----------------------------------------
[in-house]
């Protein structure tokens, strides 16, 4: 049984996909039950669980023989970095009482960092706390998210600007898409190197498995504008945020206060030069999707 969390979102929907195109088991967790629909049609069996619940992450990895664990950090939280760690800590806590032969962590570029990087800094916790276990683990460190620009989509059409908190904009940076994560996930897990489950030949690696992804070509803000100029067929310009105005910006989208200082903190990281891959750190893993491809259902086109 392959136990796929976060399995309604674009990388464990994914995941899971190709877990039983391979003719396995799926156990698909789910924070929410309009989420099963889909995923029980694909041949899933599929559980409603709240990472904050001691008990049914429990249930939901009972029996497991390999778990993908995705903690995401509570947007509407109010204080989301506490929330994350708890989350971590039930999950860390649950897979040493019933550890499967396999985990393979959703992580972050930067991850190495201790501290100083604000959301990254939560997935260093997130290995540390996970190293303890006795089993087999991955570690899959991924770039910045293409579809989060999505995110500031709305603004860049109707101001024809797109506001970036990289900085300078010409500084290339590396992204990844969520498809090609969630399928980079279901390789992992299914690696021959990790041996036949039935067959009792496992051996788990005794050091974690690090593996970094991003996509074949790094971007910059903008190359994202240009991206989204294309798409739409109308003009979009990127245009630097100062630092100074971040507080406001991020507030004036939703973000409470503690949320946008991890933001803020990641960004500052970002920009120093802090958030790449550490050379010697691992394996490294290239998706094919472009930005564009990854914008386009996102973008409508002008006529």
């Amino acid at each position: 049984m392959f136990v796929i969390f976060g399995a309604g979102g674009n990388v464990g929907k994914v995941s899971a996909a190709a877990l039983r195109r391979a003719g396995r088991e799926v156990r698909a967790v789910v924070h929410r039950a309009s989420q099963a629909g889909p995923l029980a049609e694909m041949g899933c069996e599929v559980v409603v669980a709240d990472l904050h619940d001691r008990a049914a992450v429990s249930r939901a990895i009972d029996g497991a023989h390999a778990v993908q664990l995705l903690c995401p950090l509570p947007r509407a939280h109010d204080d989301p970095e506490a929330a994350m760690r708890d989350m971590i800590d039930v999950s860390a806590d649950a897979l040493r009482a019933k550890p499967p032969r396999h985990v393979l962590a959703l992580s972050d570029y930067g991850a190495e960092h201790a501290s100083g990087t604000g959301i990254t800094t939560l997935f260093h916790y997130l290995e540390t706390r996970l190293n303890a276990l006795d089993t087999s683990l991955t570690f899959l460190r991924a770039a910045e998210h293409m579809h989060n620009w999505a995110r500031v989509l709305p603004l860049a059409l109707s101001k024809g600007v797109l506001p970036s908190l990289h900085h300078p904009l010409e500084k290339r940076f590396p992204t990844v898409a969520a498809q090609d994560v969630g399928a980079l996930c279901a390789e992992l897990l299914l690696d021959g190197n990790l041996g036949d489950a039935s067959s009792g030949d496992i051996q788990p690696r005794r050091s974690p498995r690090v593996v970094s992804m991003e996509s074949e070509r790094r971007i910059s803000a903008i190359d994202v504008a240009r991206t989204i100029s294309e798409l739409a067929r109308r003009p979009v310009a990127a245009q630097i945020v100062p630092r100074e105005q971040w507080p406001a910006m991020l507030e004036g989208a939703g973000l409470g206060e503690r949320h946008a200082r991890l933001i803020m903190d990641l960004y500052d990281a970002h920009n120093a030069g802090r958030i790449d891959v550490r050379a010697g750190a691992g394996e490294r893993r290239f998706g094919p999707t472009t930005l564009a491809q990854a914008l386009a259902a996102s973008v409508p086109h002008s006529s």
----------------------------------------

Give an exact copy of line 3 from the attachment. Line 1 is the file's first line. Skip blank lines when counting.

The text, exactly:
């Amino acid at each position: 049984m392959f136990v796929i969390f976060g399995a309604g979102g674009n990388v464990g929907k994914v995941s899971a996909a190709a877990l039983r195109r391979a003719g396995r088991e799926v156990r698909a967790v789910v924070h929410r039950a309009s989420q099963a629909g889909p995923l029980a049609e694909m041949g899933c069996e599929v559980v409603v669980a709240d990472l904050h619940d001691r008990a049914a992450v429990s249930r939901a990895i009972d029996g497991a023989h390999a778990v993908q664990l995705l903690c995401p950090l509570p947007r509407a939280h109010d204080d989301p970095e506490a929330a994350m760690r708890d989350m971590i800590d039930v999950s860390a806590d649950a897979l040493r009482a019933k550890p499967p032969r396999h985990v393979l962590a959703l992580s972050d570029y930067g991850a190495e960092h201790a501290s100083g990087t604000g959301i990254t800094t939560l997935f260093h916790y997130l290995e540390t706390r996970l190293n303890a276990l006795d089993t087999s683990l991955t570690f899959l460190r991924a770039a910045e998210h293409m579809h989060n620009w999505a995110r500031v989509l709305p603004l860049a059409l109707s101001k024809g600007v797109l506001p970036s908190l990289h900085h300078p904009l010409e500084k290339r940076f590396p992204t990844v898409a969520a498809q090609d994560v969630g399928a980079l996930c279901a390789e992992l897990l299914l690696d021959g190197n990790l041996g036949d489950a039935s067959s009792g030949d496992i051996q788990p690696r005794r050091s974690p498995r690090v593996v970094s992804m991003e996509s074949e070509r790094r971007i910059s803000a903008i190359d994202v504008a240009r991206t989204i100029s294309e798409l739409a067929r109308r003009p979009v310009a990127a245009q630097i945020v100062p630092r100074e105005q971040w507080p406001a910006m991020l507030e004036g989208a939703g973000l409470g206060e503690r949320h946008a200082r991890l933001i803020m903190d990641l960004y500052d990281a970002h920009n120093a030069g802090r958030i790449d891959v550490r050379a010697g750190a691992g394996e490294r893993r290239f998706g094919p999707t472009t930005l564009a491809q990854a914008l386009a259902a996102s973008v409508p086109h002008s006529s």